Google has expanded some features in its Advanced Protection Program (APP) – allowing users to send suspicious files to the company, which can then be scanned for malware and other threats.
By introducing this additional layer of protection, Google is hoping to protect high-profile people who are especially at risk of being targeted by online attacks.
The new feature was rolled out to users earlier this week. We’re taking a look at how this new feature will protect users from online threats, as well as how much of a step up this is from the existing APP.
Google’s Advanced Protection Program (APP)
Google first introduced its Advanced Protection Program (APP) three years ago, in an attempt to help secure the accounts of journalists, political organizations, activists, and other users who are at higher risk of targeted online attacks.
Although APP users are already well protected from phishing attacks, cybercriminals are now misleading people by encouraging them to download malicious files instead, with Google citing malware as an example.
To combat this, Google began warning APP users back in August 2019 when they downloaded a file that could be malicious.
The New Update For APP Users
Previously, the Advanced Protection Program features would flag or block a download that was deemed to be a concern for the user.
Now, however, Google says that if a downloaded file seems suspicious, a new option will also be available for enrolled users to send it for an in-depth scan. According to a new blog post, the file will be scanned by the full suite of malware detection technology in Google Safe Browsing before opening the file.
The APP program also requires two physical security keys – with one acting as a backup. If an Advanced Protection user loses access to their account, Google has additional steps in place to verify their identity so it doesn’t fall into the wrong hands.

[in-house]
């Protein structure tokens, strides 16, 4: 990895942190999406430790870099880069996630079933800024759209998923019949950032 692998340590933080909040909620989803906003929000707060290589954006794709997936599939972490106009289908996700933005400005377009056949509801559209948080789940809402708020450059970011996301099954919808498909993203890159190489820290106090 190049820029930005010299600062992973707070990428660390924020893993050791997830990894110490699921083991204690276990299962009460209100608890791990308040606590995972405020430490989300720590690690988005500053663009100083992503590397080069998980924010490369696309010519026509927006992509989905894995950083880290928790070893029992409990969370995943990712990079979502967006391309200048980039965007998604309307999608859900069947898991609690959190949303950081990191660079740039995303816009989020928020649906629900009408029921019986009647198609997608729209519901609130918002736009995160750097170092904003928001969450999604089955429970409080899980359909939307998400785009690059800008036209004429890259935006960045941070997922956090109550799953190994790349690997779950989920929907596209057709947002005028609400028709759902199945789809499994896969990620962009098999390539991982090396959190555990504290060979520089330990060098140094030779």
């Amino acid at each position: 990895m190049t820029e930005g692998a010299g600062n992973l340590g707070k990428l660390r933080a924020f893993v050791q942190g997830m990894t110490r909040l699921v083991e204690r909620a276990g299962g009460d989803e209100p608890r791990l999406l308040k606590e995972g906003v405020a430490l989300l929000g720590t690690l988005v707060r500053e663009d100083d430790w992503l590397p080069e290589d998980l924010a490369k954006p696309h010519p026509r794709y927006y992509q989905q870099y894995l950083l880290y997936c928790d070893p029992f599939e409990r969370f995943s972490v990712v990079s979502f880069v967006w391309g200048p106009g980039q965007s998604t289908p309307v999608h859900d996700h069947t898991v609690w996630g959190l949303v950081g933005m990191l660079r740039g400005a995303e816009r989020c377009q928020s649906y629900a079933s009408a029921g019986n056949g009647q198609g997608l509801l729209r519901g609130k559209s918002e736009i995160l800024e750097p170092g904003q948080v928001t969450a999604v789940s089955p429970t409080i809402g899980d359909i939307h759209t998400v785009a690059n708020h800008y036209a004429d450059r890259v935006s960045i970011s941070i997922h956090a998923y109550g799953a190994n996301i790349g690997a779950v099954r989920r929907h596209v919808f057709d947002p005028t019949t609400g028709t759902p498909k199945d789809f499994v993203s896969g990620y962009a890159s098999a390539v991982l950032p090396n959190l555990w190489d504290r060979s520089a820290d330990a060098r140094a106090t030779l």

Google stated that expanding the APP will allow users’ security protections to evolve as online threats continue to change.
“It's important that users’ security protections automatically evolve as well. With the US election fast approaching, for example, Advanced Protection could be useful to members of political campaigns whose accounts are now more likely to be targeted.” – Google blog post
How Exactly Do You Send A Risky File To Google?
According to Google’s update announcement, when a user downloads a file, Safe Browsing will perform a quick check using metadata to evaluate whether it appears potentially suspicious.
The user will then be presented with a warning, and the option to send the file to be scanned for any downloads that seem unsafe.
If the user chooses to send the file, Chrome will upload it to Google Safe Browsing, which will scan it using various analysis techniques in real-time.
After a short wait, if Safe Browsing determines the file is unsafe, Chrome will warn the user. If they wish to, users can ignore the warning and open the file without scanning – but that’s probably not the smartest idea.
In a world that seems to be relying on the internet more and more each day (especially since the start of the pandemic), it’s becoming increasingly important to protect our software from external threats. Good move, Google.